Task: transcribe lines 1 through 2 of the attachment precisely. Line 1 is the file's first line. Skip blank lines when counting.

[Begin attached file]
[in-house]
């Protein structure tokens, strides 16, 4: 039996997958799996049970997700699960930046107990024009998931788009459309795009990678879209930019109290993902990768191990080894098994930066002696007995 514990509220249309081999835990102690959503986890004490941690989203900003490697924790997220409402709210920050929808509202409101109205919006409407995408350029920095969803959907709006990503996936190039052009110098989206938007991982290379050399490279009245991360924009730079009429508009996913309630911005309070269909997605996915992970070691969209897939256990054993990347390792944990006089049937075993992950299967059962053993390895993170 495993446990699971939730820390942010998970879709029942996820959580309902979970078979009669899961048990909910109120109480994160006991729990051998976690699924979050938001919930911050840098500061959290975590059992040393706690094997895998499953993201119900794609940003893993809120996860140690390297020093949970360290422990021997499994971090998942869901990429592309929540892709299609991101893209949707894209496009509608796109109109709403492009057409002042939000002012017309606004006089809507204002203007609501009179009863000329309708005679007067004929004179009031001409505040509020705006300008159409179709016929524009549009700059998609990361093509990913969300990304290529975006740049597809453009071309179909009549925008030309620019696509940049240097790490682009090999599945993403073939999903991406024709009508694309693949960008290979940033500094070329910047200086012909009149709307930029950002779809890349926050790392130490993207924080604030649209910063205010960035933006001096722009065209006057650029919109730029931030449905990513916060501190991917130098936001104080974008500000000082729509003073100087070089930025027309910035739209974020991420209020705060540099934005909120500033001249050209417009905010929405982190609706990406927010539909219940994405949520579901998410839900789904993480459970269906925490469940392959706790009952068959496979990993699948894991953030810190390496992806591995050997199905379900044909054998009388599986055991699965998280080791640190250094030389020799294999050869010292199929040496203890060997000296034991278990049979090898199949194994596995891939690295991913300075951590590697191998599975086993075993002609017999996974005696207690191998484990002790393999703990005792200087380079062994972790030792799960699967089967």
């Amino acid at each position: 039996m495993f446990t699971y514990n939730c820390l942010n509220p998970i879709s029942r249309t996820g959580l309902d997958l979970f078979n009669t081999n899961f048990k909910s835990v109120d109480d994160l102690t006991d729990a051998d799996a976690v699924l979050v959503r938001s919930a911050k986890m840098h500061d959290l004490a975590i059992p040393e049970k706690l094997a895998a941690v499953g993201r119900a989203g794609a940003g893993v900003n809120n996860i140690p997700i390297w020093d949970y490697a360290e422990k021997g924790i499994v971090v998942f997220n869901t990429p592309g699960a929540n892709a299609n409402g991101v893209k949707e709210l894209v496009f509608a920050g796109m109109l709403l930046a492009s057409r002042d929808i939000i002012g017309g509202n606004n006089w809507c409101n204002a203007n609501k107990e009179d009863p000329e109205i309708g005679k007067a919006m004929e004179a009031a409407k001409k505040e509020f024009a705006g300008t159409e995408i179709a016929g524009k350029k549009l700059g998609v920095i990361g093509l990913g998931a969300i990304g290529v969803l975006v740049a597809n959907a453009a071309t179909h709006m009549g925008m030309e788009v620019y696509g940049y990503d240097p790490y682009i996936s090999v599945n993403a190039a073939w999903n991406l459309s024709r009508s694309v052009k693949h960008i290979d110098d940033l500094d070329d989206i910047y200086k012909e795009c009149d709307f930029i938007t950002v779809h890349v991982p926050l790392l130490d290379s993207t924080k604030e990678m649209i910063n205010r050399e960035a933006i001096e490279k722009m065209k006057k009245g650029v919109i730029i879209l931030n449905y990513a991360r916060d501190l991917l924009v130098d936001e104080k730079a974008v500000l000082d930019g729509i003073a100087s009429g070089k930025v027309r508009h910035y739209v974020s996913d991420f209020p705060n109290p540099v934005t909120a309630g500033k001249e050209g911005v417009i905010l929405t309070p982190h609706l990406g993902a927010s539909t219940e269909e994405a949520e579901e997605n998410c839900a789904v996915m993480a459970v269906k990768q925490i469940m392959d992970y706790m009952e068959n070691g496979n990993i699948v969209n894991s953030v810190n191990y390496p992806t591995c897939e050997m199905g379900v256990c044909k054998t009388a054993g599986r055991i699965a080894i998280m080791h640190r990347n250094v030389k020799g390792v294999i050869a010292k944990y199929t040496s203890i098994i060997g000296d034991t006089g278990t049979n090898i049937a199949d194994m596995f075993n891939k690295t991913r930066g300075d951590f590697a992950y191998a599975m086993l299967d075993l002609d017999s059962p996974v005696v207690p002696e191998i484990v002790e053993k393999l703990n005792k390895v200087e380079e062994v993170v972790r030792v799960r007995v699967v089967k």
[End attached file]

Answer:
[in-house]
């Protein structure tokens, strides 16, 4: 039996997958799996049970997700699960930046107990024009998931788009459309795009990678879209930019109290993902990768191990080894098994930066002696007995 514990509220249309081999835990102690959503986890004490941690989203900003490697924790997220409402709210920050929808509202409101109205919006409407995408350029920095969803959907709006990503996936190039052009110098989206938007991982290379050399490279009245991360924009730079009429508009996913309630911005309070269909997605996915992970070691969209897939256990054993990347390792944990006089049937075993992950299967059962053993390895993170 495993446990699971939730820390942010998970879709029942996820959580309902979970078979009669899961048990909910109120109480994160006991729990051998976690699924979050938001919930911050840098500061959290975590059992040393706690094997895998499953993201119900794609940003893993809120996860140690390297020093949970360290422990021997499994971090998942869901990429592309929540892709299609991101893209949707894209496009509608796109109109709403492009057409002042939000002012017309606004006089809507204002203007609501009179009863000329309708005679007067004929004179009031001409505040509020705006300008159409179709016929524009549009700059998609990361093509990913969300990304290529975006740049597809453009071309179909009549925008030309620019696509940049240097790490682009090999599945993403073939999903991406024709009508694309693949960008290979940033500094070329910047200086012909009149709307930029950002779809890349926050790392130490993207924080604030649209910063205010960035933006001096722009065209006057650029919109730029931030449905990513916060501190991917130098936001104080974008500000000082729509003073100087070089930025027309910035739209974020991420209020705060540099934005909120500033001249050209417009905010929405982190609706990406927010539909219940994405949520579901998410839900789904993480459970269906925490469940392959706790009952068959496979990993699948894991953030810190390496992806591995050997199905379900044909054998009388599986055991699965998280080791640190250094030389020799294999050869010292199929040496203890060997000296034991278990049979090898199949194994596995891939690295991913300075951590590697191998599975086993075993002609017999996974005696207690191998484990002790393999703990005792200087380079062994972790030792799960699967089967």